Researchers have obliterated the record for fastest storage ever

data center
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Dutch high-performance computing (HPC) researchers have managed to achieve a speed of 6.55 million random read IOPS using a storage node designed by Fungible.

According to Fungible, a storage start-up based in California, the test results represent the highest recorded performance between a single server reading data and a single storage target - almost double the previous best.

“What we are achieving in the lab…can be deployed throughout the world...Ultimately, it is revolutionizing the performance, economics, reliability and security of scale-out data centres,” said Pradeep Sindhu, CEO and co-founder of Fungible.

Reporting on the development, Blocks & Files says the record was achieved using the company’s FS1600 storage node powered by a Data Processing Unit (DPU) designed by Fungible itself.

Offloading storage logic

The test was conducted jointly by SURF, an association of Dutch educational and research institutions, and Nikhef, a partnership between the Institutes Organization of the Dutch Research Council and six universities.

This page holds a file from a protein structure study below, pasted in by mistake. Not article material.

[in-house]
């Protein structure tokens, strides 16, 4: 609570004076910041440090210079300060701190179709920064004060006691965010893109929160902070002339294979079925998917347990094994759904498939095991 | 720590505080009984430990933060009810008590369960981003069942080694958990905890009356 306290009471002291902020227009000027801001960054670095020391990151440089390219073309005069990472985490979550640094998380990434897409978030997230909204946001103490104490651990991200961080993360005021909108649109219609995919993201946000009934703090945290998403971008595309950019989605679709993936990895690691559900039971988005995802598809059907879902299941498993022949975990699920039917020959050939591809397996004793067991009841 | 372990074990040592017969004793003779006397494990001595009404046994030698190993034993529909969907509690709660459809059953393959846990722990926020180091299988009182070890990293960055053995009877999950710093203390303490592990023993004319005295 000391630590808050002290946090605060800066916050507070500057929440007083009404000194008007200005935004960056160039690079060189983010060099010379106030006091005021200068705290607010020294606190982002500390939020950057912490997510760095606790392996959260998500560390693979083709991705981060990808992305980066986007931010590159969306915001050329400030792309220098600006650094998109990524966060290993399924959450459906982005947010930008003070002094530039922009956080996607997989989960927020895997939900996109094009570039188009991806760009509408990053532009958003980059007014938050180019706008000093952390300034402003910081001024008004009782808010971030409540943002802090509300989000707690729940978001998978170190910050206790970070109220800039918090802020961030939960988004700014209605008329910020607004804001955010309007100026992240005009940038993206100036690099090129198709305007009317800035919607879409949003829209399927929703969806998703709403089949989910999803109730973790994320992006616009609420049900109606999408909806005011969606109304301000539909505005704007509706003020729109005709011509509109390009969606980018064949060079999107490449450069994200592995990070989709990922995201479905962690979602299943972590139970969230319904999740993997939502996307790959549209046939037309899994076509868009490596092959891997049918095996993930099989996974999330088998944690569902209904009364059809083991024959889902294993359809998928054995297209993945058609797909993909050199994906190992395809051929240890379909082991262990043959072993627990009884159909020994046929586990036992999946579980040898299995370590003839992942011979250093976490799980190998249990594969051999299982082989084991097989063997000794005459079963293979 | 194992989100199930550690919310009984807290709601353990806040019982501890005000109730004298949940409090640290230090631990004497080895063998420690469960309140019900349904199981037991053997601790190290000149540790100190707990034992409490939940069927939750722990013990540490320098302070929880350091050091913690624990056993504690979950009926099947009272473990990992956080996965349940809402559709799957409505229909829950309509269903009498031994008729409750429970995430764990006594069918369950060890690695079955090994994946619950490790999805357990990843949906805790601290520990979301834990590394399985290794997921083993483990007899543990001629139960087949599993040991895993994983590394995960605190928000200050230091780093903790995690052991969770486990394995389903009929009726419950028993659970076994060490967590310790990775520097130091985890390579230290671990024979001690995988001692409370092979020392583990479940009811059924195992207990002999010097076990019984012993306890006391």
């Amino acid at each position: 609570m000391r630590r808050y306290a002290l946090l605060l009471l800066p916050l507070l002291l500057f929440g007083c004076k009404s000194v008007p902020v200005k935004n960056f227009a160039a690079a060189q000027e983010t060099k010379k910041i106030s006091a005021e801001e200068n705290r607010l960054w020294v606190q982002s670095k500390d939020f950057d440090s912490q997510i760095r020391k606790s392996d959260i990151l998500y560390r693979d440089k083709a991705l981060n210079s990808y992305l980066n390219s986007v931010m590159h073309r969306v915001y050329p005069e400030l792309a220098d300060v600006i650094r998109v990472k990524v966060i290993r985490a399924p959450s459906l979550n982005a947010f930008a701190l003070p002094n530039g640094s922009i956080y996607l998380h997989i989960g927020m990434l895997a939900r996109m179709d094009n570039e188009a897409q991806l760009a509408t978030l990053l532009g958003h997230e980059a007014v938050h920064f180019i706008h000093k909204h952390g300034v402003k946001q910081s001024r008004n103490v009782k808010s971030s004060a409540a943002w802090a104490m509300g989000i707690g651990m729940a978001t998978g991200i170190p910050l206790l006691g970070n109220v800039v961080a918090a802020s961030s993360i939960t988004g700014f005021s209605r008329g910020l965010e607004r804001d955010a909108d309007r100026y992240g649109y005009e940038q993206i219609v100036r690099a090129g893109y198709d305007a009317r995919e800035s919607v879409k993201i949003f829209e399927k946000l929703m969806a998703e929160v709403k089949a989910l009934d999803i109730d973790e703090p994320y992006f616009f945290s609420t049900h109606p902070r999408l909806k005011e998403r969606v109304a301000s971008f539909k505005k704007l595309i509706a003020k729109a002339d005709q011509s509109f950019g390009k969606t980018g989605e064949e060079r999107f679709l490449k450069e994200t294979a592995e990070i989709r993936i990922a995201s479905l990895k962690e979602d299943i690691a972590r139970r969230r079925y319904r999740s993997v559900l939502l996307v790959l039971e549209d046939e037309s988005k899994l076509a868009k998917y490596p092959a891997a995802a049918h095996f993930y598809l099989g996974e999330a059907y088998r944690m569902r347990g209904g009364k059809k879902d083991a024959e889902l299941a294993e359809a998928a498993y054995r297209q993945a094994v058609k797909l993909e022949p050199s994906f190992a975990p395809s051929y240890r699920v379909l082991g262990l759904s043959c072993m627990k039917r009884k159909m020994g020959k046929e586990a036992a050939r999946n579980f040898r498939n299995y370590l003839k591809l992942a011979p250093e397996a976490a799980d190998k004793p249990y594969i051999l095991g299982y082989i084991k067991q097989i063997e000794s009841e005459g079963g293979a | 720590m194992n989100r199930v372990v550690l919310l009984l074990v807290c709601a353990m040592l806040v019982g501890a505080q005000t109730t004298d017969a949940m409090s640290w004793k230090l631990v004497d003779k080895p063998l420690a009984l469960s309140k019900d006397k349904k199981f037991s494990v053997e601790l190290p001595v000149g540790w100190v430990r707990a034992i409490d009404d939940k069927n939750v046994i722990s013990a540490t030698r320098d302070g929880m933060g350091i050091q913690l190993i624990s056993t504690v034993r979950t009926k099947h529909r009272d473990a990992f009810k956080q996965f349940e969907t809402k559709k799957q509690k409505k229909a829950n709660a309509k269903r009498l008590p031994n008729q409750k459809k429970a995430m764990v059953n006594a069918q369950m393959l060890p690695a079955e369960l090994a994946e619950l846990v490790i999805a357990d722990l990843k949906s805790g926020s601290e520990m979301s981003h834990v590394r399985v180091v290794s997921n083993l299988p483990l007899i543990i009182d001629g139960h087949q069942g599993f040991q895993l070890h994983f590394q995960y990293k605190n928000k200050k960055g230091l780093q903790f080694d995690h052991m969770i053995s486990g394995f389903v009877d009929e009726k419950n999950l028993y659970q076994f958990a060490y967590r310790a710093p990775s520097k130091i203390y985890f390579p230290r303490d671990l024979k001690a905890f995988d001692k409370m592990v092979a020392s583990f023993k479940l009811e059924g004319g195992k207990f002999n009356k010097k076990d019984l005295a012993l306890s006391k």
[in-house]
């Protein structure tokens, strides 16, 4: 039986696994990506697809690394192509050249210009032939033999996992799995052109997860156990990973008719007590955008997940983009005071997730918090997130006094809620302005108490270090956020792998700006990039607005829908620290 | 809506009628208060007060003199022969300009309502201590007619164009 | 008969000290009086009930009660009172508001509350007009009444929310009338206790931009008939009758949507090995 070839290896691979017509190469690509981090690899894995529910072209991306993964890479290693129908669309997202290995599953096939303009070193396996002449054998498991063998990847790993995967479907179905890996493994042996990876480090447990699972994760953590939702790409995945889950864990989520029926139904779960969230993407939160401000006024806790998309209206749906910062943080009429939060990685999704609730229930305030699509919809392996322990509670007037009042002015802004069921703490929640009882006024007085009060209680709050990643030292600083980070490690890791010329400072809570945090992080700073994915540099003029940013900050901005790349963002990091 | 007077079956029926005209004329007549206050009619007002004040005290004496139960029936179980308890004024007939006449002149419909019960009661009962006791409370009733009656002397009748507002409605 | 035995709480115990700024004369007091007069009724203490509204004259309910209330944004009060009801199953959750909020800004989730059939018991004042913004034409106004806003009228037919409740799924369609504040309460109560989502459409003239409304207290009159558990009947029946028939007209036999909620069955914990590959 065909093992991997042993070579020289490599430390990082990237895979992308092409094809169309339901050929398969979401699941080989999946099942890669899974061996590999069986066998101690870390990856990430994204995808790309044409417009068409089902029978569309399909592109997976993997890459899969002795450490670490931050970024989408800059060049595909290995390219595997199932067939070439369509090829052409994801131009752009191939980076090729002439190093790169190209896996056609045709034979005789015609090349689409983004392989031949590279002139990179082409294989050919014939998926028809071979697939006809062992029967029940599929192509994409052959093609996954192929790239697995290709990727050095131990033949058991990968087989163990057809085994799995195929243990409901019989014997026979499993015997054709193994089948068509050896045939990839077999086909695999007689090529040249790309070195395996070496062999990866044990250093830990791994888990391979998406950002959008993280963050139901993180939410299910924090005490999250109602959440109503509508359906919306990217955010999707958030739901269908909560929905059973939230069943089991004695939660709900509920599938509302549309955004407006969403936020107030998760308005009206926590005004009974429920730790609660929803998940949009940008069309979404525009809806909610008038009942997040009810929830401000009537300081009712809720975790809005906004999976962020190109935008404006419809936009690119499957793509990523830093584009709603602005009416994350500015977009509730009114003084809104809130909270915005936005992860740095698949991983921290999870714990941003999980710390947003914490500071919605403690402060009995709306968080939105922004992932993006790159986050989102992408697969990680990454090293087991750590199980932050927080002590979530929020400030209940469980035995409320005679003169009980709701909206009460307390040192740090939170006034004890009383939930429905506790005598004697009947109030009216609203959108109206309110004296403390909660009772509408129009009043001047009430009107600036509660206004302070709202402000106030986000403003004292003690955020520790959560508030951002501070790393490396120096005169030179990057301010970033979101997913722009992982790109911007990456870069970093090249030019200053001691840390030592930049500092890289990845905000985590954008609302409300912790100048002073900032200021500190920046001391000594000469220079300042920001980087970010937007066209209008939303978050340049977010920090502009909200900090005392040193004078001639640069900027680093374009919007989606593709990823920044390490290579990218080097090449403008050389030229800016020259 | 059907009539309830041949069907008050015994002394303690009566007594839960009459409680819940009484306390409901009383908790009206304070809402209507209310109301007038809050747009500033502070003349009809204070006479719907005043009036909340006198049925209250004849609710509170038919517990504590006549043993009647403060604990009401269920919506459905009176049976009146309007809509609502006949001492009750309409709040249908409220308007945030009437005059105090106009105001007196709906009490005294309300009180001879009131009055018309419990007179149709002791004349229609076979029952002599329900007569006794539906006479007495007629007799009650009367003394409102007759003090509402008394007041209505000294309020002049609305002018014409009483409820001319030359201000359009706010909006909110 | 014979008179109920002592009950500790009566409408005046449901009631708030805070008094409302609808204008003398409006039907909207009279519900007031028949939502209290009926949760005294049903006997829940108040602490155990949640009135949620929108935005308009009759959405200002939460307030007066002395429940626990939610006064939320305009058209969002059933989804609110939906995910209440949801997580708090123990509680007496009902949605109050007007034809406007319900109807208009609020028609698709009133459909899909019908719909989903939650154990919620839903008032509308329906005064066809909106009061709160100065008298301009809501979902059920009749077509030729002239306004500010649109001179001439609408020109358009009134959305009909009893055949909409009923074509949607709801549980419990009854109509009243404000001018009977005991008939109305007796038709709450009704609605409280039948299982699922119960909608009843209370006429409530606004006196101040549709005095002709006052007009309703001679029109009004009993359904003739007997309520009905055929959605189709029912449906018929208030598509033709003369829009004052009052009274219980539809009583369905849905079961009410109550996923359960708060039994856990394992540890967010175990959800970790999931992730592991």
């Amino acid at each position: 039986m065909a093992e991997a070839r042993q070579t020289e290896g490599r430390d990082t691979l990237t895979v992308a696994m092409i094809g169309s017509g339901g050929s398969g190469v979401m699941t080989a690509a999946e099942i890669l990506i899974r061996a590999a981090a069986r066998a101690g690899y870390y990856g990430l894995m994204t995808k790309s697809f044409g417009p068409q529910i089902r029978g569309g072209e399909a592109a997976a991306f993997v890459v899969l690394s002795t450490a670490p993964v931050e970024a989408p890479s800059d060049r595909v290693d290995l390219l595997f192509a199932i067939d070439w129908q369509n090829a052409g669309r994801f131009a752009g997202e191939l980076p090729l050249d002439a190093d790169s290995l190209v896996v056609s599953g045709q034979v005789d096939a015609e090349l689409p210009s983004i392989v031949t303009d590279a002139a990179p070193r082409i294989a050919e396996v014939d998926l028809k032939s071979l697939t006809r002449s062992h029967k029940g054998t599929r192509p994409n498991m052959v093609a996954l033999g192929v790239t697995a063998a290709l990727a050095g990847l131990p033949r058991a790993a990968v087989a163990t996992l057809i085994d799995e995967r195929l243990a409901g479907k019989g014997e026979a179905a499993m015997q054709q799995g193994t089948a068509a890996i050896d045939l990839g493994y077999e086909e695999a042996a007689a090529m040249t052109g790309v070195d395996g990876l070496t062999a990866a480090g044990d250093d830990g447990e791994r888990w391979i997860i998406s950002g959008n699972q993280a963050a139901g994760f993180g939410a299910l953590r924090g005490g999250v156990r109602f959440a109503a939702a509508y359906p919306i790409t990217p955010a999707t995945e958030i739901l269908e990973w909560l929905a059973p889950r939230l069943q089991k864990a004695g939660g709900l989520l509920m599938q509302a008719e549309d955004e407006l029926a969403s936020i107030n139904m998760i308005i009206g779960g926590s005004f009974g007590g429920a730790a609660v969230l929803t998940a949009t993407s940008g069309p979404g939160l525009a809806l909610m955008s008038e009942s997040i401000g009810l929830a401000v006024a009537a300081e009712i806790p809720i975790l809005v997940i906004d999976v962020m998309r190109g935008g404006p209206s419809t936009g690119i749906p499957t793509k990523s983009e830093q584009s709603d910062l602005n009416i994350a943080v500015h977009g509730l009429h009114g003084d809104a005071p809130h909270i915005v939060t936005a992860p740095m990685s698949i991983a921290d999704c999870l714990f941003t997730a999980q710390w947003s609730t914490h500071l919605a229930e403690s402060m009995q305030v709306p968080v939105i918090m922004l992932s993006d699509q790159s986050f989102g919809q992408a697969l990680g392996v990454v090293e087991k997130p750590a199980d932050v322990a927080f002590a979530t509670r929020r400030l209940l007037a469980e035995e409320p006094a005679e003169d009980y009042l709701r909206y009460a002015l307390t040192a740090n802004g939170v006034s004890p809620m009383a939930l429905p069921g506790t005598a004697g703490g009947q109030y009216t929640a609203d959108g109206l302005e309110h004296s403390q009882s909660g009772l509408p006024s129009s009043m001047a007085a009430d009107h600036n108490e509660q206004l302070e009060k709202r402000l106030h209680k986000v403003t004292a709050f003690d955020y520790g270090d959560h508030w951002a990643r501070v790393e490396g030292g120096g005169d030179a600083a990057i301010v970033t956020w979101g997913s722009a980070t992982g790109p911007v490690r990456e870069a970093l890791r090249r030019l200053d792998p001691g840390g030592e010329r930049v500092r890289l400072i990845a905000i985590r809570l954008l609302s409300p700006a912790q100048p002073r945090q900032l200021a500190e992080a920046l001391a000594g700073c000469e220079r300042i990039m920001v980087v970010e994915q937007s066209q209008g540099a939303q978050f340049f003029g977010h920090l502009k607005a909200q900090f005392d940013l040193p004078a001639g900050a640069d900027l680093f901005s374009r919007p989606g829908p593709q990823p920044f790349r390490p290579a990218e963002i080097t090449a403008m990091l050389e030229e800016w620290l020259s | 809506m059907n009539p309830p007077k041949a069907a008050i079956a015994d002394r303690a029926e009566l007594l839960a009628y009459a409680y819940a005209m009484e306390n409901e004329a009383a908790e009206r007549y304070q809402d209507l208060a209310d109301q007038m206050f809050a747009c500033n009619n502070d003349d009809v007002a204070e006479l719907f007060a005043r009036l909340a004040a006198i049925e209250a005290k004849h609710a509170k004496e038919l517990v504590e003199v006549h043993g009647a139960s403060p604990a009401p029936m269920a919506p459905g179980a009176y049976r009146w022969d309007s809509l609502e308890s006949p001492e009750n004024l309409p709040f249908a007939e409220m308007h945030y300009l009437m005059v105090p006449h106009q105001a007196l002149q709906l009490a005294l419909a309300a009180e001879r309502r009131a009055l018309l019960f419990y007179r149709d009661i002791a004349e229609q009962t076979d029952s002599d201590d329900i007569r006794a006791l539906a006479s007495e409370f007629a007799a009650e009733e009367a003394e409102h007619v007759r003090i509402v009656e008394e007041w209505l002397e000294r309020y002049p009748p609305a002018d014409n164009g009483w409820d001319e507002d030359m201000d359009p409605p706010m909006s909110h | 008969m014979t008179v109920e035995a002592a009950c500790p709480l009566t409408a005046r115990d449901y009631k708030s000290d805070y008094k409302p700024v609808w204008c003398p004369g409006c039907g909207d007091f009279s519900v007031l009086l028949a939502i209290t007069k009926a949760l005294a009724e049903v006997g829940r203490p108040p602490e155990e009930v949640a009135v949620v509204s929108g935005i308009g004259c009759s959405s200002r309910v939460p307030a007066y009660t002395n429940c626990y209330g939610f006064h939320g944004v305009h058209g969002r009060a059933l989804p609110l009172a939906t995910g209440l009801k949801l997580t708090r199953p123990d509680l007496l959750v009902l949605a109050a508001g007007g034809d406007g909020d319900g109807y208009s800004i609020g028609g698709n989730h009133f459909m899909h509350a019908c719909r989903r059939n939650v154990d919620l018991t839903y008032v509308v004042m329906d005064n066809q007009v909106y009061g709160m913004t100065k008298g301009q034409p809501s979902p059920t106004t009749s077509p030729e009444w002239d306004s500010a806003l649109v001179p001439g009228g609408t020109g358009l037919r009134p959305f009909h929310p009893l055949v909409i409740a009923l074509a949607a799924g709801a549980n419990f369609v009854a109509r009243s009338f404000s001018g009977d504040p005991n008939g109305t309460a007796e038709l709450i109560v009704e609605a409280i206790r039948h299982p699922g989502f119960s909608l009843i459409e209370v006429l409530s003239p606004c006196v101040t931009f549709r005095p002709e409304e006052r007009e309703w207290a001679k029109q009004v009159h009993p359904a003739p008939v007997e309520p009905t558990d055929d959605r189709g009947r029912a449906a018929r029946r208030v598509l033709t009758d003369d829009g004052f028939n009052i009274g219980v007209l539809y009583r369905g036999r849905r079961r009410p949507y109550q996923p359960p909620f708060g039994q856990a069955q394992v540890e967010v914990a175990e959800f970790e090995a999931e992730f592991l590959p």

According to reports, Nikhef is on the hunt for a fast and affordable data processing mechanism with a view to efficiently process the data flowing from experiments at CERN when the High-Luminosity LHC (HL-LHC) accelerator becomes operational in 2026.

In the Dutch test, the FS1600 storage node, placed inside a 2U, 24-slot NVMe SSD box with two F1 DPU controllers, was used together with a 64-core AMD-powered server over a NVMe-over Fabrics connection.

Fungible claims the technology can be scaled linearly and deliver up to 300 million IOPS in a single 40 RU rack. 

The company claims that the results show that FS1600 helps decrease cost per IOPS, further improving the utilization of storage media, as compared to existing software-defined storage solutions, which makes them useful for all kinds of data-centric workloads.

Mayank Sharma

With almost two decades of writing and reporting on Linux, Mayank Sharma would like everyone to think he’s TechRadar Pro’s expert on the topic. Of course, he’s just as interested in other computing topics, particularly cybersecurity, cloud, containers, and coding.